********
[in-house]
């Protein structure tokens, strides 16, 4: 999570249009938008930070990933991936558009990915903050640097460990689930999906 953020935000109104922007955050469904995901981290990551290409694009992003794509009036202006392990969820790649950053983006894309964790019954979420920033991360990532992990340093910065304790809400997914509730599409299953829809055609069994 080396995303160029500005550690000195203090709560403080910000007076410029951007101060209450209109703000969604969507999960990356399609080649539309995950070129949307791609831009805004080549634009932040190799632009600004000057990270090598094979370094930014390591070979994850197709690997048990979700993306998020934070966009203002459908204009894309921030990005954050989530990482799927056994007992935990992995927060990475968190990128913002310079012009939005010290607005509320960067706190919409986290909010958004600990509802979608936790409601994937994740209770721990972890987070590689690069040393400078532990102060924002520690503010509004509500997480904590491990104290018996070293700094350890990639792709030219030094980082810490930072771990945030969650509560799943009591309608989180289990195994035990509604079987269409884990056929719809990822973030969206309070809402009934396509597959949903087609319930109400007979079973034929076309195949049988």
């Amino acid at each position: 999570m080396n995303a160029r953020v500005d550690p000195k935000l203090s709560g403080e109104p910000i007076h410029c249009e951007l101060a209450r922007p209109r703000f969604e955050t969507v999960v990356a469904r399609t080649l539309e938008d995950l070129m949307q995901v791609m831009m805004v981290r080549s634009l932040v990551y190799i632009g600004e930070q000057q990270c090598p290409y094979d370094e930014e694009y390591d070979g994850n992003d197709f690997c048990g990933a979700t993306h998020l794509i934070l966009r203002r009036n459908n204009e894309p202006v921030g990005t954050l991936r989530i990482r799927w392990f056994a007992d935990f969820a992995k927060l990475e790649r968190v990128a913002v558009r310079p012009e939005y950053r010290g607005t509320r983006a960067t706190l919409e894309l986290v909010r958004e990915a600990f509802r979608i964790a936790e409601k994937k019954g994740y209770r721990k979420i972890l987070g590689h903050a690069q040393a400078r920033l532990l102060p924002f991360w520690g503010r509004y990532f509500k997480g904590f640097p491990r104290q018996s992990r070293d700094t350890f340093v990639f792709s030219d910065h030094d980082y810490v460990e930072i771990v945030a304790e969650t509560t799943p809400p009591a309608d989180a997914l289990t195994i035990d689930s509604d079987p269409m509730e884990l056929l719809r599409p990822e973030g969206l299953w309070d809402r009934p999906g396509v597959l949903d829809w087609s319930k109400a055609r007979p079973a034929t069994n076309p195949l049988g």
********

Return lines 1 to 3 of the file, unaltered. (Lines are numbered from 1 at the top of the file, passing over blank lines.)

[in-house]
């Protein structure tokens, strides 16, 4: 999570249009938008930070990933991936558009990915903050640097460990689930999906 953020935000109104922007955050469904995901981290990551290409694009992003794509009036202006392990969820790649950053983006894309964790019954979420920033991360990532992990340093910065304790809400997914509730599409299953829809055609069994 080396995303160029500005550690000195203090709560403080910000007076410029951007101060209450209109703000969604969507999960990356399609080649539309995950070129949307791609831009805004080549634009932040190799632009600004000057990270090598094979370094930014390591070979994850197709690997048990979700993306998020934070966009203002459908204009894309921030990005954050989530990482799927056994007992935990992995927060990475968190990128913002310079012009939005010290607005509320960067706190919409986290909010958004600990509802979608936790409601994937994740209770721990972890987070590689690069040393400078532990102060924002520690503010509004509500997480904590491990104290018996070293700094350890990639792709030219030094980082810490930072771990945030969650509560799943009591309608989180289990195994035990509604079987269409884990056929719809990822973030969206309070809402009934396509597959949903087609319930109400007979079973034929076309195949049988």
């Amino acid at each position: 999570m080396n995303a160029r953020v500005d550690p000195k935000l203090s709560g403080e109104p910000i007076h410029c249009e951007l101060a209450r922007p209109r703000f969604e955050t969507v999960v990356a469904r399609t080649l539309e938008d995950l070129m949307q995901v791609m831009m805004v981290r080549s634009l932040v990551y190799i632009g600004e930070q000057q990270c090598p290409y094979d370094e930014e694009y390591d070979g994850n992003d197709f690997c048990g990933a979700t993306h998020l794509i934070l966009r203002r009036n459908n204009e894309p202006v921030g990005t954050l991936r989530i990482r799927w392990f056994a007992d935990f969820a992995k927060l990475e790649r968190v990128a913002v558009r310079p012009e939005y950053r010290g607005t509320r983006a960067t706190l919409e894309l986290v909010r958004e990915a600990f509802r979608i964790a936790e409601k994937k019954g994740y209770r721990k979420i972890l987070g590689h903050a690069q040393a400078r920033l532990l102060p924002f991360w520690g503010r509004y990532f509500k997480g904590f640097p491990r104290q018996s992990r070293d700094t350890f340093v990639f792709s030219d910065h030094d980082y810490v460990e930072i771990v945030a304790e969650t509560t799943p809400p009591a309608d989180a997914l289990t195994i035990d689930s509604d079987p269409m509730e884990l056929l719809r599409p990822e973030g969206l299953w309070d809402r009934p999906g396509v597959l949903d829809w087609s319930k109400a055609r007979p079973a034929t069994n076309p195949l049988g």